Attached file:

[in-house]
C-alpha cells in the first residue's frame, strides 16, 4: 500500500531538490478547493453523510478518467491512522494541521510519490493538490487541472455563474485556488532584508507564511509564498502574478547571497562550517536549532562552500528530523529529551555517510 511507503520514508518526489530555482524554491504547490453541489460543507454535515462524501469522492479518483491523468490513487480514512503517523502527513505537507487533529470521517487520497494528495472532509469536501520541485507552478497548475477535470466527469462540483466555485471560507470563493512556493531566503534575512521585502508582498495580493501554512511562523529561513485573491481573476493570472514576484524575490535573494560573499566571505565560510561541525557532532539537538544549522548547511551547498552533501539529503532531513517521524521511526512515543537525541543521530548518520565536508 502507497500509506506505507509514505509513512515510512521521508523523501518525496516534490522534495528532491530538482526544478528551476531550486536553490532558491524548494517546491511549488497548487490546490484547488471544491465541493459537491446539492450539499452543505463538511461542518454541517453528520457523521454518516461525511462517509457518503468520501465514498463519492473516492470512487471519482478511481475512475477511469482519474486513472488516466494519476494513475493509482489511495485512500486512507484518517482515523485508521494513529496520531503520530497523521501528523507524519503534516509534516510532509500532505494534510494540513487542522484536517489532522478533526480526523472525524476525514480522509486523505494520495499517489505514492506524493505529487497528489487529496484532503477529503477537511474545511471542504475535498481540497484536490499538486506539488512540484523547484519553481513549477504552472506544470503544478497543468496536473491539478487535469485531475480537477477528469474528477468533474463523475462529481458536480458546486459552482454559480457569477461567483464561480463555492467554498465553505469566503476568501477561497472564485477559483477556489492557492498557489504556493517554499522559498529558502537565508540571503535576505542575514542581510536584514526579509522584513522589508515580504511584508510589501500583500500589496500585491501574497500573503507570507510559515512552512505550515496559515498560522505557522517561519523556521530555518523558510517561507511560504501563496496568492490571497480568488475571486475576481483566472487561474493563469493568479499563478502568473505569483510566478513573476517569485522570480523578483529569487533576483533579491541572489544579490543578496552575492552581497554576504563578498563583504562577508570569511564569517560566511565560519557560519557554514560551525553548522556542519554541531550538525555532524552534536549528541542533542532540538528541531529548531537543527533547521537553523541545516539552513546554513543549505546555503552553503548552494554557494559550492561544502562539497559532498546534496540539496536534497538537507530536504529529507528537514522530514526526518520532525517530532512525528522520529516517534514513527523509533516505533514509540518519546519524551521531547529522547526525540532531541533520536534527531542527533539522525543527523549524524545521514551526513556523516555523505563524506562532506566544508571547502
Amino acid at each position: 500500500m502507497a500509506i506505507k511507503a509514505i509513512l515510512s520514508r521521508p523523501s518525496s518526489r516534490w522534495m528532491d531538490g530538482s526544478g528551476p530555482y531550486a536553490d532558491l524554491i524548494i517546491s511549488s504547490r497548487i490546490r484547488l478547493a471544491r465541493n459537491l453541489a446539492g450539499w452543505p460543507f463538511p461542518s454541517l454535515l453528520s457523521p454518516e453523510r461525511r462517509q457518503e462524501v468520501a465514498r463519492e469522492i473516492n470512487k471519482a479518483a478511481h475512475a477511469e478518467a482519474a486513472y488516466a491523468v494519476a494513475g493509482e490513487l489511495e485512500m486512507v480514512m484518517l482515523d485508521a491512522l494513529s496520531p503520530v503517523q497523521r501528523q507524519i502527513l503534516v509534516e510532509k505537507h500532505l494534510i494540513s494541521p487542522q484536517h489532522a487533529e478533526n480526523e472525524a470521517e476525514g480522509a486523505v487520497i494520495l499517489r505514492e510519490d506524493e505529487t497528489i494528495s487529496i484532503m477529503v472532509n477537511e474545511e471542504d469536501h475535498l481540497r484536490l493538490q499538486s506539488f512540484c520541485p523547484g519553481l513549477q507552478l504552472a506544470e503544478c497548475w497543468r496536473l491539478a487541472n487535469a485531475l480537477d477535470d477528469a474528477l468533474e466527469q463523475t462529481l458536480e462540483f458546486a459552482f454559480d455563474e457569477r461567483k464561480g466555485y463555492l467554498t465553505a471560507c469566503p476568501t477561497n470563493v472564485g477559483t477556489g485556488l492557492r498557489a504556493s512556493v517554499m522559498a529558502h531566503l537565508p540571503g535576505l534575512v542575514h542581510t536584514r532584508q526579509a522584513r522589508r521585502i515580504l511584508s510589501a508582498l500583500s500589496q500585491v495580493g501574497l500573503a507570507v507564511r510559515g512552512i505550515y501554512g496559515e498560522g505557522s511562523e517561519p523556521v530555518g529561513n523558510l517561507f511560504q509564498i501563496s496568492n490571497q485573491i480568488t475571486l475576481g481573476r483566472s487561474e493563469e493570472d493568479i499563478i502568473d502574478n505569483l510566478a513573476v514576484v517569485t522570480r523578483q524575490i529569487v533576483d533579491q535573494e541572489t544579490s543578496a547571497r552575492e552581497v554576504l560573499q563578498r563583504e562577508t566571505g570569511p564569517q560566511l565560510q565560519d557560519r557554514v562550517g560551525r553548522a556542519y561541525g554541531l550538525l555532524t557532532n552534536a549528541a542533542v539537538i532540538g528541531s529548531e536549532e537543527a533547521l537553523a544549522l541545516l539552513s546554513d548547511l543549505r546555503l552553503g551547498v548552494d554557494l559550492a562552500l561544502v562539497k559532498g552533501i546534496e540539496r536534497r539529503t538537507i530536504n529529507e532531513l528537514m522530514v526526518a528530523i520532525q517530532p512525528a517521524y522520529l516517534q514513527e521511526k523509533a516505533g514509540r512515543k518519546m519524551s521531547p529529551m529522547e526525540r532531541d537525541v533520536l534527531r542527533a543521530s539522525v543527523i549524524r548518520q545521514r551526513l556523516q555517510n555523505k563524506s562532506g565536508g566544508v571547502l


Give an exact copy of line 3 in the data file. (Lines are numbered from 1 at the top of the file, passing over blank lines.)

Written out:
Amino acid at each position: 500500500m502507497a500509506i506505507k511507503a509514505i509513512l515510512s520514508r521521508p523523501s518525496s518526489r516534490w522534495m528532491d531538490g530538482s526544478g528551476p530555482y531550486a536553490d532558491l524554491i524548494i517546491s511549488s504547490r497548487i490546490r484547488l478547493a471544491r465541493n459537491l453541489a446539492g450539499w452543505p460543507f463538511p461542518s454541517l454535515l453528520s457523521p454518516e453523510r461525511r462517509q457518503e462524501v468520501a465514498r463519492e469522492i473516492n470512487k471519482a479518483a478511481h475512475a477511469e478518467a482519474a486513472y488516466a491523468v494519476a494513475g493509482e490513487l489511495e485512500m486512507v480514512m484518517l482515523d485508521a491512522l494513529s496520531p503520530v503517523q497523521r501528523q507524519i502527513l503534516v509534516e510532509k505537507h500532505l494534510i494540513s494541521p487542522q484536517h489532522a487533529e478533526n480526523e472525524a470521517e476525514g480522509a486523505v487520497i494520495l499517489r505514492e510519490d506524493e505529487t497528489i494528495s487529496i484532503m477529503v472532509n477537511e474545511e471542504d469536501h475535498l481540497r484536490l493538490q499538486s506539488f512540484c520541485p523547484g519553481l513549477q507552478l504552472a506544470e503544478c497548475w497543468r496536473l491539478a487541472n487535469a485531475l480537477d477535470d477528469a474528477l468533474e466527469q463523475t462529481l458536480e462540483f458546486a459552482f454559480d455563474e457569477r461567483k464561480g466555485y463555492l467554498t465553505a471560507c469566503p476568501t477561497n470563493v472564485g477559483t477556489g485556488l492557492r498557489a504556493s512556493v517554499m522559498a529558502h531566503l537565508p540571503g535576505l534575512v542575514h542581510t536584514r532584508q526579509a522584513r522589508r521585502i515580504l511584508s510589501a508582498l500583500s500589496q500585491v495580493g501574497l500573503a507570507v507564511r510559515g512552512i505550515y501554512g496559515e498560522g505557522s511562523e517561519p523556521v530555518g529561513n523558510l517561507f511560504q509564498i501563496s496568492n490571497q485573491i480568488t475571486l475576481g481573476r483566472s487561474e493563469e493570472d493568479i499563478i502568473d502574478n505569483l510566478a513573476v514576484v517569485t522570480r523578483q524575490i529569487v533576483d533579491q535573494e541572489t544579490s543578496a547571497r552575492e552581497v554576504l560573499q563578498r563583504e562577508t566571505g570569511p564569517q560566511l565560510q565560519d557560519r557554514v562550517g560551525r553548522a556542519y561541525g554541531l550538525l555532524t557532532n552534536a549528541a542533542v539537538i532540538g528541531s529548531e536549532e537543527a533547521l537553523a544549522l541545516l539552513s546554513d548547511l543549505r546555503l552553503g551547498v548552494d554557494l559550492a562552500l561544502v562539497k559532498g552533501i546534496e540539496r536534497r539529503t538537507i530536504n529529507e532531513l528537514m522530514v526526518a528530523i520532525q517530532p512525528a517521524y522520529l516517534q514513527e521511526k523509533a516505533g514509540r512515543k518519546m519524551s521531547p529529551m529522547e526525540r532531541d537525541v533520536l534527531r542527533a543521530s539522525v543527523i549524524r548518520q545521514r551526513l556523516q555517510n555523505k563524506s562532506g565536508g566544508v571547502l